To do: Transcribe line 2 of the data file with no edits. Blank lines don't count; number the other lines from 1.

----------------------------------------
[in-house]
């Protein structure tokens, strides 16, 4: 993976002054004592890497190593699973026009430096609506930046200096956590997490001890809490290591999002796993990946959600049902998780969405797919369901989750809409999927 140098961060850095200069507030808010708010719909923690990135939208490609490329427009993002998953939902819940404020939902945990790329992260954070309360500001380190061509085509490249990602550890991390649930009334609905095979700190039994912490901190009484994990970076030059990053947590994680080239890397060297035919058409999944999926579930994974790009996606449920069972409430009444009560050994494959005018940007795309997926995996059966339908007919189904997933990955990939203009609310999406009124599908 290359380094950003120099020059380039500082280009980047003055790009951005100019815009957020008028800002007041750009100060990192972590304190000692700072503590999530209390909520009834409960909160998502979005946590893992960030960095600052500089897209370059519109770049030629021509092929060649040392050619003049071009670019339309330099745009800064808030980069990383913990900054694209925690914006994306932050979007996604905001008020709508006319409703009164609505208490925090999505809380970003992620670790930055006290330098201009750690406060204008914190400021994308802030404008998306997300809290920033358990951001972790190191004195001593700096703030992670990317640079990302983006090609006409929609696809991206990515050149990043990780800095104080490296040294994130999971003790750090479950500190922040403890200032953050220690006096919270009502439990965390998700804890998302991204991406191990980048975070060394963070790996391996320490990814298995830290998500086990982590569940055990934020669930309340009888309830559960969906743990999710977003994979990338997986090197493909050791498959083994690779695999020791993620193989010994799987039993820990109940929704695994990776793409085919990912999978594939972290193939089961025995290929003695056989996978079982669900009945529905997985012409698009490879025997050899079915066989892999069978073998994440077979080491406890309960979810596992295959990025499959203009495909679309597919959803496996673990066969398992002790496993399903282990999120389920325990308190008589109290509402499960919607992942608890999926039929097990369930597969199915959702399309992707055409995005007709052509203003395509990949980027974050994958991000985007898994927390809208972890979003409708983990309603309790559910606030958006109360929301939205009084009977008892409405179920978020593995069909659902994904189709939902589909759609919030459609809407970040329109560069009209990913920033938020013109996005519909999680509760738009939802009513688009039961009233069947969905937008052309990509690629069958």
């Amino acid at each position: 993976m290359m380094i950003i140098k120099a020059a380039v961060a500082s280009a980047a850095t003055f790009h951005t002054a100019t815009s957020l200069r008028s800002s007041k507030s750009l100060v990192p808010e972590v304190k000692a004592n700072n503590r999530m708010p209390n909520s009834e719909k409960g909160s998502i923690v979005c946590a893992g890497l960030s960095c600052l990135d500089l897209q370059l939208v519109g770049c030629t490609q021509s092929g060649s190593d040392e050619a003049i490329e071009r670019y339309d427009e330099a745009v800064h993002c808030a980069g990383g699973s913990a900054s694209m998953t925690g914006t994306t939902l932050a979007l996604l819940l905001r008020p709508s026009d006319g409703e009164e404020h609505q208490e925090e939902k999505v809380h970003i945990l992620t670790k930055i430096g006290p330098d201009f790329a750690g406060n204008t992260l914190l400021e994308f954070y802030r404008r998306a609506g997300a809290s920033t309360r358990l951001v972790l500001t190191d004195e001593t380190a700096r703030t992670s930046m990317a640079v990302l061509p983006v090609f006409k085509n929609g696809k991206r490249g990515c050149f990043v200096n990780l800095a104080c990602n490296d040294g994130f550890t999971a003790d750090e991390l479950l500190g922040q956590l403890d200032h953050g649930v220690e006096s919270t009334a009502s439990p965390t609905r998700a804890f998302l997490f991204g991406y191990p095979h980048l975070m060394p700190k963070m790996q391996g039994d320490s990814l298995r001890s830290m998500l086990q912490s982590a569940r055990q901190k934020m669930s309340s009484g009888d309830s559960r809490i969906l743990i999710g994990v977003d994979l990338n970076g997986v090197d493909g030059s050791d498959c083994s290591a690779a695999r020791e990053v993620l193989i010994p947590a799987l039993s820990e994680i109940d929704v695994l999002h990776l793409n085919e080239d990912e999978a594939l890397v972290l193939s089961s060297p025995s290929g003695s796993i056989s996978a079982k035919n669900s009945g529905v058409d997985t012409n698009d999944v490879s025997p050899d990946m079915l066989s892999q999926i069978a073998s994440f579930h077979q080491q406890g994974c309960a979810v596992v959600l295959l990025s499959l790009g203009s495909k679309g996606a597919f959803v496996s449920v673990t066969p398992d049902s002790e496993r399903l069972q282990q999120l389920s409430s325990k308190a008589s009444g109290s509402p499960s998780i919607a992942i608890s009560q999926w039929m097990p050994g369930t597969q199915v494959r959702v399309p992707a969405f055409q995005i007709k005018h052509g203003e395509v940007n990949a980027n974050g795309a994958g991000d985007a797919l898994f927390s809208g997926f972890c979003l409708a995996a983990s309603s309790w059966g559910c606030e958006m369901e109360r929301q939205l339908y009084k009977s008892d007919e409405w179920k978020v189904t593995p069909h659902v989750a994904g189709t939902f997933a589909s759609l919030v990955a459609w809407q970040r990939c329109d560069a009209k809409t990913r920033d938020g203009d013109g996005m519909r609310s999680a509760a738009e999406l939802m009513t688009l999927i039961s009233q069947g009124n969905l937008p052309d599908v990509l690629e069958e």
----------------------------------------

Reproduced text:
């Protein structure tokens, strides 16, 4: 993976002054004592890497190593699973026009430096609506930046200096956590997490001890809490290591999002796993990946959600049902998780969405797919369901989750809409999927 140098961060850095200069507030808010708010719909923690990135939208490609490329427009993002998953939902819940404020939902945990790329992260954070309360500001380190061509085509490249990602550890991390649930009334609905095979700190039994912490901190009484994990970076030059990053947590994680080239890397060297035919058409999944999926579930994974790009996606449920069972409430009444009560050994494959005018940007795309997926995996059966339908007919189904997933990955990939203009609310999406009124599908 290359380094950003120099020059380039500082280009980047003055790009951005100019815009957020008028800002007041750009100060990192972590304190000692700072503590999530209390909520009834409960909160998502979005946590893992960030960095600052500089897209370059519109770049030629021509092929060649040392050619003049071009670019339309330099745009800064808030980069990383913990900054694209925690914006994306932050979007996604905001008020709508006319409703009164609505208490925090999505809380970003992620670790930055006290330098201009750690406060204008914190400021994308802030404008998306997300809290920033358990951001972790190191004195001593700096703030992670990317640079990302983006090609006409929609696809991206990515050149990043990780800095104080490296040294994130999971003790750090479950500190922040403890200032953050220690006096919270009502439990965390998700804890998302991204991406191990980048975070060394963070790996391996320490990814298995830290998500086990982590569940055990934020669930309340009888309830559960969906743990999710977003994979990338997986090197493909050791498959083994690779695999020791993620193989010994799987039993820990109940929704695994990776793409085919990912999978594939972290193939089961025995290929003695056989996978079982669900009945529905997985012409698009490879025997050899079915066989892999069978073998994440077979080491406890309960979810596992295959990025499959203009495909679309597919959803496996673990066969398992002790496993399903282990999120389920325990308190008589109290509402499960919607992942608890999926039929097990369930597969199915959702399309992707055409995005007709052509203003395509990949980027974050994958991000985007898994927390809208972890979003409708983990309603309790559910606030958006109360929301939205009084009977008892409405179920978020593995069909659902994904189709939902589909759609919030459609809407970040329109560069009209990913920033938020013109996005519909999680509760738009939802009513688009039961009233069947969905937008052309990509690629069958």